For instance, Apple’s latest innovation is not a phone, watch or other consumer product, but Daisy, a recycling robot’ — “This is about the big hairy goal of making all our products from recycled materials,” said Lisa Jacksons, Apple’s vice president of environment, policy and social initiatives. This action is going to take a while but the impact on innovation is legit.

Furthermore, one of the upcoming projects designed by Sidewalk, a subsidiary of Alphabet (Google), is to take new waste management systems at a far-reaching point. Smart cities with autonomous robots delivering waste to tunnels located under districts is on his way.

Apple’s Daisy robot ripping apart old iPhones

But what about big corps?

In response to this reality, large companies are also shifting their business model in favor of new approaches that allow them to control the entire value chain, in particular by fitting into all links in the value chain. Brands such as Philips or Ikea no longer see the product as a result but rather as a support to sell a service.

Indeed, instead of selling single-use lighting devices, Philips now offers to his customers a complete lighting service that includes the installation, maintenance and replacement of lighting devices… indefinitely. Philips’ remuneration depends on the level of consumption of its customers, a pay-per-lux business model that encourages users to limit energy waste. Ikea on another side, is currently exploring new ways to transform by renting its furniture. It can be repaired, reused and resold to promote a service that extends the life of these assets.

Other companies have adopted this circular economy philosophy. Leading firm in the sustainable resource management, Suez’s motto: “We must be responsible in the management resources” highlights the key challenges.

Meriem Riadi, CDO at Suez Group, present at our debate, noted that genuine fundamental work needs to be carried out on the circular economy field and must be taken to the next level. Suez’s vision on this subject is clear: Encourage, Educate, Help citizens and brands.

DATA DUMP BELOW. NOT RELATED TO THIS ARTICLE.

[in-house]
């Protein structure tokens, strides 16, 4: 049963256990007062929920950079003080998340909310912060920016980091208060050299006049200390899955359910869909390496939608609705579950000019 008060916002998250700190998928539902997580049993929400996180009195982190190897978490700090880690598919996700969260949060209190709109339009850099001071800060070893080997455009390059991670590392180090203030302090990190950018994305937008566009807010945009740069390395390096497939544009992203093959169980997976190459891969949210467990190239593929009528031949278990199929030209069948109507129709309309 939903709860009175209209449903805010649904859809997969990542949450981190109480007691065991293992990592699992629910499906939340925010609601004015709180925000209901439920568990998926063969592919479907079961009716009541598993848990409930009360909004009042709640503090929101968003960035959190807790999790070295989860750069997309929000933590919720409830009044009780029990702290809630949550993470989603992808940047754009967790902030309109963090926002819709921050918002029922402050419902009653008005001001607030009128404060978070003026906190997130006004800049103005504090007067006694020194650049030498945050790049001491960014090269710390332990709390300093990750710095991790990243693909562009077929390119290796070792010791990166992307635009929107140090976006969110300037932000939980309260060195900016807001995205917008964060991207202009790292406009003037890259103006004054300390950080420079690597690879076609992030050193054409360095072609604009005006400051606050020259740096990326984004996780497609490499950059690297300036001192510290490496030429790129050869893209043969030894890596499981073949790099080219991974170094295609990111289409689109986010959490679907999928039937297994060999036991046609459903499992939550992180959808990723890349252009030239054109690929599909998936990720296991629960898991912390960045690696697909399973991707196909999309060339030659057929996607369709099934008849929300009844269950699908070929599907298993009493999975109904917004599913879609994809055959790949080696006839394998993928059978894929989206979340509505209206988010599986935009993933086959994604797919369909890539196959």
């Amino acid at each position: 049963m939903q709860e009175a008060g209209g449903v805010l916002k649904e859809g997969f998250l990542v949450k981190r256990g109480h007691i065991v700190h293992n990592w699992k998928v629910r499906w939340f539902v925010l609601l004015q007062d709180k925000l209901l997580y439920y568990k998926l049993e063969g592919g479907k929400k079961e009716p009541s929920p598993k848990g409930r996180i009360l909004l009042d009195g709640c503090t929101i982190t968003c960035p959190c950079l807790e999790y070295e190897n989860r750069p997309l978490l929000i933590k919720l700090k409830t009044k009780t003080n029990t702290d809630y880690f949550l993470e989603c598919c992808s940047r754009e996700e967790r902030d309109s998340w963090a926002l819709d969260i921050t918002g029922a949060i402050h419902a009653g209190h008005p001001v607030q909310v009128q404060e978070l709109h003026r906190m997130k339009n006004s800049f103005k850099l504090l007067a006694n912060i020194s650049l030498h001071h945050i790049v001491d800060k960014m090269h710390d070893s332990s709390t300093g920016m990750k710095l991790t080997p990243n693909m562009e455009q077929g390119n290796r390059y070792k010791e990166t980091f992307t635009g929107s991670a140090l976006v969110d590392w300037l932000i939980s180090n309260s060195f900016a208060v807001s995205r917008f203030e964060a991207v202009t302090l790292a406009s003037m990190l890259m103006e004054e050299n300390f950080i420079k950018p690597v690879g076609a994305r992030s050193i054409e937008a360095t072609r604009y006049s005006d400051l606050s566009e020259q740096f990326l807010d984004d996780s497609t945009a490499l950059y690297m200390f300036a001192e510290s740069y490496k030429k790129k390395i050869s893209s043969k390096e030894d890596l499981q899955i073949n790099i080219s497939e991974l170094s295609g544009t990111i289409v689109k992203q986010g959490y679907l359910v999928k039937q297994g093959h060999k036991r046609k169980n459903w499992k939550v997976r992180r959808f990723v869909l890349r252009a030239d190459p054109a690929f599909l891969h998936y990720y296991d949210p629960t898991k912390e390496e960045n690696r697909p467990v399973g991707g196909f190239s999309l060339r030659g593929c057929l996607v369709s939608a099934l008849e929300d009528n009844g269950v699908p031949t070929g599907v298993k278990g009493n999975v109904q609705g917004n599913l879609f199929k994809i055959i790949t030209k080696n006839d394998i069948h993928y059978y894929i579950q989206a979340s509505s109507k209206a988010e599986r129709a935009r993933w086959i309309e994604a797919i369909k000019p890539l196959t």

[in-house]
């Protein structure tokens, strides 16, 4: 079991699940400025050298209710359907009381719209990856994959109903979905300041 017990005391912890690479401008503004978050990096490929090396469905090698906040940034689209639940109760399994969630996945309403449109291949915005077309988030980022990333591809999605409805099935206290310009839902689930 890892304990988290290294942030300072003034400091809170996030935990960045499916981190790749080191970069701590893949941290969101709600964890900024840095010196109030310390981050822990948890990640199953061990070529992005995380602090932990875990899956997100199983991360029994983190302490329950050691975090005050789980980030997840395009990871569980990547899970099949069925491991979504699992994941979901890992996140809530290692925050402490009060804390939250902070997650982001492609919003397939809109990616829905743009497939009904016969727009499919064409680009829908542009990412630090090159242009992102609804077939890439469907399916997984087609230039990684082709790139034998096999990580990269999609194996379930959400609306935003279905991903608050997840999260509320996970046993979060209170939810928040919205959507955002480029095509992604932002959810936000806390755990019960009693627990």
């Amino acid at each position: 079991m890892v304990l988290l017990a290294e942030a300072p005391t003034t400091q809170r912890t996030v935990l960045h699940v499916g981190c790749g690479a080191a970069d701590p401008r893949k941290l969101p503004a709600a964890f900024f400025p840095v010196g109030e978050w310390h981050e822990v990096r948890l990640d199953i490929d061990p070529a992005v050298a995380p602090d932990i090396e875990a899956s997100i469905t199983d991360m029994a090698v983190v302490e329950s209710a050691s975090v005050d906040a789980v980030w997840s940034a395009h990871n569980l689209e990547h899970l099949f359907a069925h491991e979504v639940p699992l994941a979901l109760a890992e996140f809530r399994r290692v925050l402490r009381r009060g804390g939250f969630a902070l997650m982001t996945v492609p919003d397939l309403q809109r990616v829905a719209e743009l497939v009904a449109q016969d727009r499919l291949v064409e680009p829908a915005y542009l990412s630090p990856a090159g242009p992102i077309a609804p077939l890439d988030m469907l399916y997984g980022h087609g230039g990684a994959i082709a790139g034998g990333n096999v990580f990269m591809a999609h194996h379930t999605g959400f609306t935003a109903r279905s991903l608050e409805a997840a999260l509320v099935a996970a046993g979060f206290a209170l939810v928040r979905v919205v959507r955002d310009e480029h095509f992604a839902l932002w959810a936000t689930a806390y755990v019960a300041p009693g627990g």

Work has begun to act on all stakeholders. The purpose? Provide solutions to industrial players and to scale up on these subjects. In the B2B sector, short loop solutions have been implemented. In fact, in order to prepare for the reuse of organic materials much more quickly, Suez marketplace, Organix, puts organic waste producers in touch with the methane producers who convert this waste into energy. In addition, spots actions with brands in order to raise awareness around nudge behavior has begun.

Phenix and Suez Group working on the same resource

But, an big corps actually integrate these initiatives to meet oppressed needs? Would it be possible, for a group such as L’Oréal, that is already on an extremely large industrial scale in the cosmetic market? The question was actually discussed.

Baptiste Corval appears to be quite skeptical. According to him, it is too heavy and important transition on internal processes. Substantial financial resources will not compensate for the time allocated to the implementation of these processes. In another way, Meriem Riadi points out that transformation for big corps is difficult per se, but that partnership with different actor can help innovation.

In fact, Suez group is “ready to follow all the challenges”. It is with this perspective that they launch into the creation of new businesses outside the group in order to avoid suffering from its long-standing constraints. An approach on which we are familiar with.

How do we help do all that at Pathfinder?

Throughout this masterclass and workshop, we brought forward one of our big convictions at Pathfinder, that all players, particularly incumbents, should broaden their views and embrace the digital transition by looking at other value chains and learning from the disruptive practices of other corporate players and startups.

Our motto at Pathfinder is to realign interests of entrepreneurs and big corps. Our clients? Big corps. Our mission? Create their new businesses to rule the digital transition of their value chain. In startup mode. With entrepreneurs.

Stay tuned for our third episode on July 2 at 6:30pm at The Family Paris, where we will focus on the Silver Economy. With industry leaders and startups, we will break down the Silver Economy value chain and understand the different trends affecting and shaping its future.


Invention is key.